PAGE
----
Let’s be clear from the outset: Amazon’s decision to locate half of its vaunted “HQ2” in Northern Virginia is a good thing for the rest of Virginia, too.

As the saying goes, half a loaf is better than none and this is a mighty big loaf — the prospect of prospect of 25,000 jobs with average wages of at least $150,000.

There has not been a jobs announcement of that magnitude in Virginia since, well, ever.

It’s not just confined to Northern Virginia, either. A key part of Virginia’s incentives package was a pledge to increase funding for technology-related education at state universities and community colleges — to create a talent pipeline for Amazon. That’s a talent pipeline for other companies, too. Virginia Tech President Tim Sands says he expects 2,000 more students in Blacksburg as a result. That gives the Roanoke and New River valleys an increased opportunity to persuade some of those to stay and help grow the technology community here. In the state’s furthest corner, Donna Price Henry, the chancellor of the University of Virginia’s College at Wise, is already talking about the possibility of “virtual work situations” in her community.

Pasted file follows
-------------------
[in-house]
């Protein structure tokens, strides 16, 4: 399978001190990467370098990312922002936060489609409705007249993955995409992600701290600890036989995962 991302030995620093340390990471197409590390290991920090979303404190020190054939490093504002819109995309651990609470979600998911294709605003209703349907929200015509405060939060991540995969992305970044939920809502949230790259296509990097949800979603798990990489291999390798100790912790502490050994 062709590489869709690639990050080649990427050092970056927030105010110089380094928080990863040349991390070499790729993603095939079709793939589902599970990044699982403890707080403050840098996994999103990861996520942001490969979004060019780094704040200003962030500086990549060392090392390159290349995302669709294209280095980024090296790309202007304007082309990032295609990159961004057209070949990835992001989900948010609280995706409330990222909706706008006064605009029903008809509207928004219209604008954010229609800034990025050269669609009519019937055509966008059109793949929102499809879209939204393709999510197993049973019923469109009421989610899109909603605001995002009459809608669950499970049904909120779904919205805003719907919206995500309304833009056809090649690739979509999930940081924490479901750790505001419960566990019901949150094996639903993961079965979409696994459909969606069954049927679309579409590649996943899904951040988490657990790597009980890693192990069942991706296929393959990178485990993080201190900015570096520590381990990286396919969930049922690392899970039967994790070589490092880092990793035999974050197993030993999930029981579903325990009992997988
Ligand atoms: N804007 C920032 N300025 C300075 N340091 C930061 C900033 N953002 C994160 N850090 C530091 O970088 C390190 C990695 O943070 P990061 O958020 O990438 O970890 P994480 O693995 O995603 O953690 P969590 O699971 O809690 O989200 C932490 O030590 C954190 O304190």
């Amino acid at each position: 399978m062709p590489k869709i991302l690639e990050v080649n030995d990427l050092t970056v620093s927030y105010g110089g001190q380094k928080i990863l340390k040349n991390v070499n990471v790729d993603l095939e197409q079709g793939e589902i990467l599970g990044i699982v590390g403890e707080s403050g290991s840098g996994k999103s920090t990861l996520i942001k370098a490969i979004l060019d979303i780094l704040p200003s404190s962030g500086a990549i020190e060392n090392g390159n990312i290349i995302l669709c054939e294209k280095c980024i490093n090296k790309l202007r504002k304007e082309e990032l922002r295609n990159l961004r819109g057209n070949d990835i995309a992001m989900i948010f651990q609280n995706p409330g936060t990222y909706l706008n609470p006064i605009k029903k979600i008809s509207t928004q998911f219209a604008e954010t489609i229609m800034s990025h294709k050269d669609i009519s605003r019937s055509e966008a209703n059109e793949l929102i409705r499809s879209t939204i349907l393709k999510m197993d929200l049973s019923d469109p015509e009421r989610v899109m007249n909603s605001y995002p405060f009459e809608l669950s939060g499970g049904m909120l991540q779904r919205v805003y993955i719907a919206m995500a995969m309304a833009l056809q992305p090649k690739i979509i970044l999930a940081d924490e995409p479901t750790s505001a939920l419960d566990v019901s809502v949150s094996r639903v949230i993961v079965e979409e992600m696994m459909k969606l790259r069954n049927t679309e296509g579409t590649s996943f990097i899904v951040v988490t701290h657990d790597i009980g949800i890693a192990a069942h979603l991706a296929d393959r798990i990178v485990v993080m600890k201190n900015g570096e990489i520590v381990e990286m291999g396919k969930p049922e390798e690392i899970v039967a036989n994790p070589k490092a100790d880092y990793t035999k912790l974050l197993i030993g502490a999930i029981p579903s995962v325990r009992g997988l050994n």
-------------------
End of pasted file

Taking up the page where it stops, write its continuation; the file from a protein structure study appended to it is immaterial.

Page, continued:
Amazon’s decision to locate in Northern Virginia is good news for those of us on the other end of state in another way: This will generate more tax revenue for state coffers, an estimated $3.2 billion over 20 years. For all the proud declarations about how people in rural Virginia are strong and independent, the fiscal reality is that we’re dependent on Northern Virginia. Let’s make that even plainer: Northern Virginia subsidizes the rest of the state.

In most rural localities, the state pays most of the cost of operating our schools. The state share doesn’t really depend on the sales tax you pay at the grocery store; it depends on Northern Virginia — 75 percent of the state’s general fund revenues come from individual and corporate income taxes. In a state where the median household income in some Northern Virginia localities is double or even triple that in parts of Southwest Virginia, well, it’s pretty clear where those income taxes are coming from.